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Jobs Outlook: Financial Analysts and Personal Financial Advisors




Increased investment by businesses and individuals is expected to result in faster-than-average employment growth of financial analysts and personal financial advisors through 2012. Both occupations will benefit as baby boomers save for retirement and as a generally better educated and wealthier population requires investment advice. In addition, people are living longer and must plan to finance more years of retirement. The globalization of the securities markets will increase the need for analysts and advisors to help investors make financial choices.

Deregulation of the financial services industry is also expected to spur demand for financial analysts and personal financial advisors. Since 1999, banks, insurance companies, and brokerage firms have been allowed to broaden their financial services. Many firms are adding investment advice to their list of services and are expected to increase their hiring of personal financial advisors. Numerous banks are now entering the securities brokerage and investment banking fields and will increasingly need the skills of financial analysts in these areas.

Employment of personal financial advisors is expected to grow faster than the average for all occupations through the year 2012. The rapid expansion of self-directed retirement plans, such as 401(k) plans, is expected to continue. As the number and complexity of investments rises, more individuals will look to financial advisors to help manage their money. Financial advisors who have either the CFP (R) certification or ChFC designation are expected to have the best opportunities.

Employment of financial analysts is expected to grow about as fast as the average for all occupations through the year 2012. As the number of mutual funds and the amount of assets invested in the funds increase, mutual-fund companies will need increased numbers of financial analysts to recommend which financial products the funds should buy or sell.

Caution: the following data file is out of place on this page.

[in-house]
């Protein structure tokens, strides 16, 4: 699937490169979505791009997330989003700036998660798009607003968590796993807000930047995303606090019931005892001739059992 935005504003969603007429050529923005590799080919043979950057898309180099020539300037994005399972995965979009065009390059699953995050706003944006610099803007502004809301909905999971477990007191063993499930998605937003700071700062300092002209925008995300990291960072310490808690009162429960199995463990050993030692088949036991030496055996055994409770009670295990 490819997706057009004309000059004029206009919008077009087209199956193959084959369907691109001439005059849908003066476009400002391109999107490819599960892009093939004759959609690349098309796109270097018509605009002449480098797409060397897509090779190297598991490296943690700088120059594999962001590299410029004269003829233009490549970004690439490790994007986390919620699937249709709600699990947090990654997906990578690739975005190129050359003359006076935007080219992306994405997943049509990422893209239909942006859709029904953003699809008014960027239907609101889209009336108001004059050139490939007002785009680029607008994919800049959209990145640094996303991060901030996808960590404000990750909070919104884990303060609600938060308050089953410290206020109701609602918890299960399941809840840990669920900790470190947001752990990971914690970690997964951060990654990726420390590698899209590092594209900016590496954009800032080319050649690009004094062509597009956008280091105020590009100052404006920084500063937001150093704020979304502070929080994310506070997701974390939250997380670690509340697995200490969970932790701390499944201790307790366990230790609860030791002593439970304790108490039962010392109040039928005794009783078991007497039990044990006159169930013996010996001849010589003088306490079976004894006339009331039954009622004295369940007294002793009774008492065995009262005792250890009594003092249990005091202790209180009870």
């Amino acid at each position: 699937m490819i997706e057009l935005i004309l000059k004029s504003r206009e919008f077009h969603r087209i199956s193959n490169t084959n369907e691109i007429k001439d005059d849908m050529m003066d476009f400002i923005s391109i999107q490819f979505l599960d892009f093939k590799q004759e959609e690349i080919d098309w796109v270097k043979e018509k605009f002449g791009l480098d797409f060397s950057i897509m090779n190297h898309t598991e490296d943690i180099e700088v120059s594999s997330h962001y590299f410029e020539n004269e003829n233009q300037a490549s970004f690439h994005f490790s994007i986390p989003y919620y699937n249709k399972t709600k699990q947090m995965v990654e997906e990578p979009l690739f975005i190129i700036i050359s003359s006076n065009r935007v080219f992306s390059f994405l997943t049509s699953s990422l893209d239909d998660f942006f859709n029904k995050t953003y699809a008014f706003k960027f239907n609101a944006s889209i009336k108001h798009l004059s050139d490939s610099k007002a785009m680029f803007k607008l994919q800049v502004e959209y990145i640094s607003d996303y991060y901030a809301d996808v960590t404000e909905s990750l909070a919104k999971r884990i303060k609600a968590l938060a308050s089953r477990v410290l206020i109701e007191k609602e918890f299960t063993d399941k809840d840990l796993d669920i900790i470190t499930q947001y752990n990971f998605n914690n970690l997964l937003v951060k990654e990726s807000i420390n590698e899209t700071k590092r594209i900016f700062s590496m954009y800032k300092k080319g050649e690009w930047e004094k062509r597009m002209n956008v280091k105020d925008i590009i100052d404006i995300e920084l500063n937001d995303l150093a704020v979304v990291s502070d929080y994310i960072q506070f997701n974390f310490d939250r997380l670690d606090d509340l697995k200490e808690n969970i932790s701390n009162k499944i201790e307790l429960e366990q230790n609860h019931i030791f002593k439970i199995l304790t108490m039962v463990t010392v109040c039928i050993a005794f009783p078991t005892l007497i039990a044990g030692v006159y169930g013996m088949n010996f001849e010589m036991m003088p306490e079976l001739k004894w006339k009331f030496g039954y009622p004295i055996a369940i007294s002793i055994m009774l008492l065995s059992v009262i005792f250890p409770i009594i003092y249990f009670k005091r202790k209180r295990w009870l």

Financial analysts also will be needed in the investment banking field, where they help companies raise money and work on corporate mergers and acquisitions. However, growth in demand for financial analysts to do company research will be constrained by the implementation of reform proposals calling for investment firms to subsidize independent research boutiques and separate research from investment banking. Firms may try to contain the costs of reform by eliminating research jobs.

Demand for financial analysts in investment banking fluctuates because investment banking is sensitive to changes in the stock market. In addition, further consolidation in the financial services industry may eliminate some financial analyst positions, dampening overall employment growth somewhat. Competition is expected to be keen for these highly lucrative positions, with many more applicants than jobs.